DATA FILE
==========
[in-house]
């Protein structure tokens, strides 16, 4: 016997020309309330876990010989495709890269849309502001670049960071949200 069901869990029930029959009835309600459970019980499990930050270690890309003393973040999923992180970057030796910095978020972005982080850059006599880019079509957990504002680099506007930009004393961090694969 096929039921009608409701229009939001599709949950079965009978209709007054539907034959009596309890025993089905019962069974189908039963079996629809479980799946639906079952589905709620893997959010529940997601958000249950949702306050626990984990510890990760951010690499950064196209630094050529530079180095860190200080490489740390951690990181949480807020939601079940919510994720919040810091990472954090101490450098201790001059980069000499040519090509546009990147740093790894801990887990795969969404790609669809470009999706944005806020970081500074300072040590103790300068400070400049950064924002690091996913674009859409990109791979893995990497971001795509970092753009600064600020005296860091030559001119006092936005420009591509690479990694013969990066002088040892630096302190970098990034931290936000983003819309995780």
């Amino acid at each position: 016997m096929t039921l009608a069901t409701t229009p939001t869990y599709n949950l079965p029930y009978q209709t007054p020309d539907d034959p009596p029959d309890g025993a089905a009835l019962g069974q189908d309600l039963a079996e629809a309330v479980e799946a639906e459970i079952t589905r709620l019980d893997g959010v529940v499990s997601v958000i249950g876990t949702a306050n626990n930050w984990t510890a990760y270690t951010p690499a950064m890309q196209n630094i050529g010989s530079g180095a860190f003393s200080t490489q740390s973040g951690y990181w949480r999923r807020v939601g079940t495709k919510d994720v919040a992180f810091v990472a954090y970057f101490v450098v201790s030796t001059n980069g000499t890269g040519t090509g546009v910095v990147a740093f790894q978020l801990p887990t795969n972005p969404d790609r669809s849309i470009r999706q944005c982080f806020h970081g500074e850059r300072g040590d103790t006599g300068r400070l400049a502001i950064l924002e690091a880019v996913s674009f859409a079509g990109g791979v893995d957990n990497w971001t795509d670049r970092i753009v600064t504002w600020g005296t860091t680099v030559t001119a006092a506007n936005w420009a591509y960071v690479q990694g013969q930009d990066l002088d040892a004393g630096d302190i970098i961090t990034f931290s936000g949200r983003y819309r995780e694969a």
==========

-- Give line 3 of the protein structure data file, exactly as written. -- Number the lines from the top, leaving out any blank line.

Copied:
């Amino acid at each position: 016997m096929t039921l009608a069901t409701t229009p939001t869990y599709n949950l079965p029930y009978q209709t007054p020309d539907d034959p009596p029959d309890g025993a089905a009835l019962g069974q189908d309600l039963a079996e629809a309330v479980e799946a639906e459970i079952t589905r709620l019980d893997g959010v529940v499990s997601v958000i249950g876990t949702a306050n626990n930050w984990t510890a990760y270690t951010p690499a950064m890309q196209n630094i050529g010989s530079g180095a860190f003393s200080t490489q740390s973040g951690y990181w949480r999923r807020v939601g079940t495709k919510d994720v919040a992180f810091v990472a954090y970057f101490v450098v201790s030796t001059n980069g000499t890269g040519t090509g546009v910095v990147a740093f790894q978020l801990p887990t795969n972005p969404d790609r669809s849309i470009r999706q944005c982080f806020h970081g500074e850059r300072g040590d103790t006599g300068r400070l400049a502001i950064l924002e690091a880019v996913s674009f859409a079509g990109g791979v893995d957990n990497w971001t795509d670049r970092i753009v600064t504002w600020g005296t860091t680099v030559t001119a006092a506007n936005w420009a591509y960071v690479q990694g013969q930009d990066l002088d040892a004393g630096d302190i970098i961090t990034f931290s936000g949200r983003y819309r995780e694969a």